Everyone remembers watching their first sports movie. An underdog team becomes State Champions; a has-been gets another shot at the podium. Regardless of the sport, this genre tells stories of the human spirit prevailing over adversity; in these instances, we cannot help but feel driven to achieve our own goals as the end credits roll.

The reality is that sports movies have been around since the era of silent films, and today, most use the Heroism archetype to induce emotion in their viewers. Notable examples include Remember The Titans. That said, Hollywood also promotes this ease of achieving sporting success, which was even visible in movies 100 years ago.

In the 1915 sports comedy The Champion, Charlie Chaplin finds a lucky horseshoe, puts it in his boxing glove and goes on to beat the world champion. In There’s Only One Jimmy Grimble, Grimble is given a pair of “magic boots” and then dominates the soccer pitch. And in The Rookie, a 35-year-old high school teacher attends an open tryout and then makes his MLB debut months later.

Inspiration Without The Details

Sports movies today often portray inspirational stories that pull on heartstrings but leave out crucial industry details. Ultimately, this inspiration without proper facts fools viewers into thinking if they get one thing, one opportunity, they can make it in the big leagues.

For instance, while The Rookie (2002) is based on the true story of Jim Morris, who did make his MLB debut at 35-years-old after throwing 12 consecutive 98-mph fastballs at an open tryout, the process of open tryouts is more laborious than the movie portrays. Today, as NBC News explains, scouts at open tryouts evaluate players based on five tools— hitting, hitting for power, fielding, throwing, and running. Jim Morris only had one of the five, throwing, which today wouldn’t be enough to grab the attention of a Major League scout.

Similarly, movies like Happy Gilmore undermine what goes into becoming a professional golfer and winning a tour championship.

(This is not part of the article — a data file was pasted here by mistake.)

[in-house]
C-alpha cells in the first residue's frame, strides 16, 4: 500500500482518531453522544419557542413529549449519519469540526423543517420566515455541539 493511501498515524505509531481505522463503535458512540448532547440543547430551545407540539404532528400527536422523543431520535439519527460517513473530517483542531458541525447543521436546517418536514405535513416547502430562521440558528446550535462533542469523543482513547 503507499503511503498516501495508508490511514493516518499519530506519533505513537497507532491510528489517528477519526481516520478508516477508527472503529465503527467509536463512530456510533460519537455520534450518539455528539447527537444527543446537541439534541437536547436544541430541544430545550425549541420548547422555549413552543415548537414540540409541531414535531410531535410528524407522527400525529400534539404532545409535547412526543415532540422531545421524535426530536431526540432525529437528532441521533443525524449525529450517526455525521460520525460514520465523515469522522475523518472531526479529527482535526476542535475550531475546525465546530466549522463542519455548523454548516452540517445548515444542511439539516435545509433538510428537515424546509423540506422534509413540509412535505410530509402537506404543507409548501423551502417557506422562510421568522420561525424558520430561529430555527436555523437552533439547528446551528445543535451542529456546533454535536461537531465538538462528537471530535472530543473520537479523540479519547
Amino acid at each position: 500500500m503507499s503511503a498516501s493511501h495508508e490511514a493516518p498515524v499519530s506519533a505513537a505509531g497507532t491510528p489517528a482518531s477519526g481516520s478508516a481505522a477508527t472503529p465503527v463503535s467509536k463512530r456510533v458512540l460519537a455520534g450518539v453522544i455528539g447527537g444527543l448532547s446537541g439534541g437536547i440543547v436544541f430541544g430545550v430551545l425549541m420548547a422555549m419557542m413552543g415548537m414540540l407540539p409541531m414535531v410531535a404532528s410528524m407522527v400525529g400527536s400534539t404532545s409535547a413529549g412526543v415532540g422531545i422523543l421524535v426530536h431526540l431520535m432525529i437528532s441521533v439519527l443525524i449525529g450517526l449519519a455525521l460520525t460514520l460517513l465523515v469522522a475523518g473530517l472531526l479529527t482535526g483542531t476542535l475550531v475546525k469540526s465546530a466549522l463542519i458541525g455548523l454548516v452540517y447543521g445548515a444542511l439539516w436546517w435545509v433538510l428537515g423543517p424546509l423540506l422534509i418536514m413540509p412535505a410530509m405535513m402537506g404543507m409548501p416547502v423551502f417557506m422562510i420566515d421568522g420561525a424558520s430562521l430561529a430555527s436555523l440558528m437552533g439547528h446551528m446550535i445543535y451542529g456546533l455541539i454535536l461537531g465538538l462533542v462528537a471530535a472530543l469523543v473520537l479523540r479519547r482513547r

Not The First Time

Of course, Hollywood leaves out details in other genres, too. One example is the 1988 drama film Rain Man, which, as per Aruma, was inspired by the story of Kim Peek and went on to win several Academy Awards. ​In the movie, there is a scene where Raymond and Charlie Babbitt win continuously in a blackjack game. Due to the scene’s simplicity, many viewers have been made to believe turning the tables on the house is easy. 

However, as Bonusfinder explains, even though there is some truth in it, such as Charlie doubling up against a weak dealer and the dealer questioning Raymond hitting 18, the scene is not representative of how the gambling industry works. While the main issue is the presence of other players at the table, additionally, online casino gaming doesn’t allow this either. A look on Bonusfinder shows a whole plethora of online casinos that don’t present such opportunities. So, even though Raymond is good at reading the deck, there were other players at the table keeping count, which, in reality, would affect the results of the game.

Nothing’s Impossible But It’s Hard Work

Hollywood isn’t trying to trick us, but the more variables there are, the more uncertainty there is. In Rain Man and The Rookie, what the two main characters did isn’t impossible, but it’s harder than what the directors made it look like. All’s fair in love and war, though. People watch movies as a form of escapism, and sometimes, suffocating viewers with uninspiring details may be what breaks a film at the box office.

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